Rethinking Graphical User Interfaces


For Christmas last year, I offered myself an iPod, and I found that the interface, made for big fingers on a small screen, is surprisingly friendly and intuitive. OK, granted, some things are harder to find than other (like how to kill or group apps), but the overall experience is agreeable. You don’t feel the thing as a new device that breaks your work-flow, because you can’t have a work-flow on this thing.

Ubuntu 11.04 came out in April and it offered—well, kind of imposed, actually—their Unity desktop environment, and it does break your work-flow. Not because it is clunky (because it is), but because it does not offer ways of doing what you’re used to on a workstation, it tries to replace what you’ve always done by something “revolutionary.”

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Get to Know Conky


While Ubuntu/Gnome/Compiz offer various widgets to monitor computer activity, I think they tend too much to offer a strong visual effect rather than actual useful, structured, information about what’s going on in your computer. Sometimes, it doesn’t really matter. Sometimes you want to know more.

One tool that’s not the mega-eye-candy but is very configurable and actually useful is Conky, a “free, light-weight system monitor for X, that displays any information on your desktop.”

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Huffman Codes


Some time ago, I presented a piece on compressing voxel worlds and I just realized that I discussed different types of variable length codes quite a few times, but that I never took the time to present you the basic method of Huffman coding!

The problem of finding an optimal variable length code is to find an uniquely decodable binary code (that is, a code using only 0 and 1 for which there exists only one way of decoding a message) that encodes each symbol in a number of bits that is proportional to its probability of occurrence. A first strategy was devised by Robert Fano, Huffman’s teacher at one point. The so-called Shannon-Fano code is a top-down approach to solving the problem but it was shown to be suboptimal. The code proposed by David Huffman solves the problem optimally by taking exactly the opposite approach, that is, building the code bottom-up.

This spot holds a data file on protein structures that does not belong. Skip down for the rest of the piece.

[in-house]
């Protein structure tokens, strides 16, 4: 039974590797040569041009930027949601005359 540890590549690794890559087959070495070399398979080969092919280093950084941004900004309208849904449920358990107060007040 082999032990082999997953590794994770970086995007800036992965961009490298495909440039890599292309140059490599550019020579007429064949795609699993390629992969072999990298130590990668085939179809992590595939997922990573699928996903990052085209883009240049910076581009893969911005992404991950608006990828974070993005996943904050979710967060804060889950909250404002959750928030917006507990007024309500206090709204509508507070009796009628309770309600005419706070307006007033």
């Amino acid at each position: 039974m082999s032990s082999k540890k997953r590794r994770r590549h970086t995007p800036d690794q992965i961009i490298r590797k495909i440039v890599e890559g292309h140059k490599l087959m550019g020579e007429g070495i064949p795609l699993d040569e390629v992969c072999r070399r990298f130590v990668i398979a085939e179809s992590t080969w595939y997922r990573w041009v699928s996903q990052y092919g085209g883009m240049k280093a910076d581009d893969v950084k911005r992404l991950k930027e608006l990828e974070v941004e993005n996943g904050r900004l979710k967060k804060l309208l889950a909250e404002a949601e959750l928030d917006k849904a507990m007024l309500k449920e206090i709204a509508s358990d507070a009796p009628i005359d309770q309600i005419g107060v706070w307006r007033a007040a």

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Suggested Readings: Programming Pearls


Jon Bentley — Programming Pearls — 2nd Ed, Addison-Wesley, 2000, 240 pp. ISBN 0-201-65788-0

(Buy at

The central theme of this book is efficiency and economy of solutions of programming problems. However, if the book is globally interesting, it would greatly benefit from an update; the proposed programming style—independently of the gist of the solutions— is old school in many respects. The style should probably updated to take modern programming style into account, say, à la Alexandrescu and Sutter for C++.

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Wallpaper: Procession


(Procession, 1920×1200)

Wallpaper: Slanted


(Slanted, 1920×1200)

Wallpaper: Outliers


(Outliers, 1920×1200)

Wallpaper: Tulipe gauchistes


(Tulipes gauchistes, 1920×1200)

Wallpaper: Outlier


(Outlier, 1920×1200)

Wallpaper: Tout l’égout sont dans la nature


(Tout l'égout sont dans la nature, 1920×1200)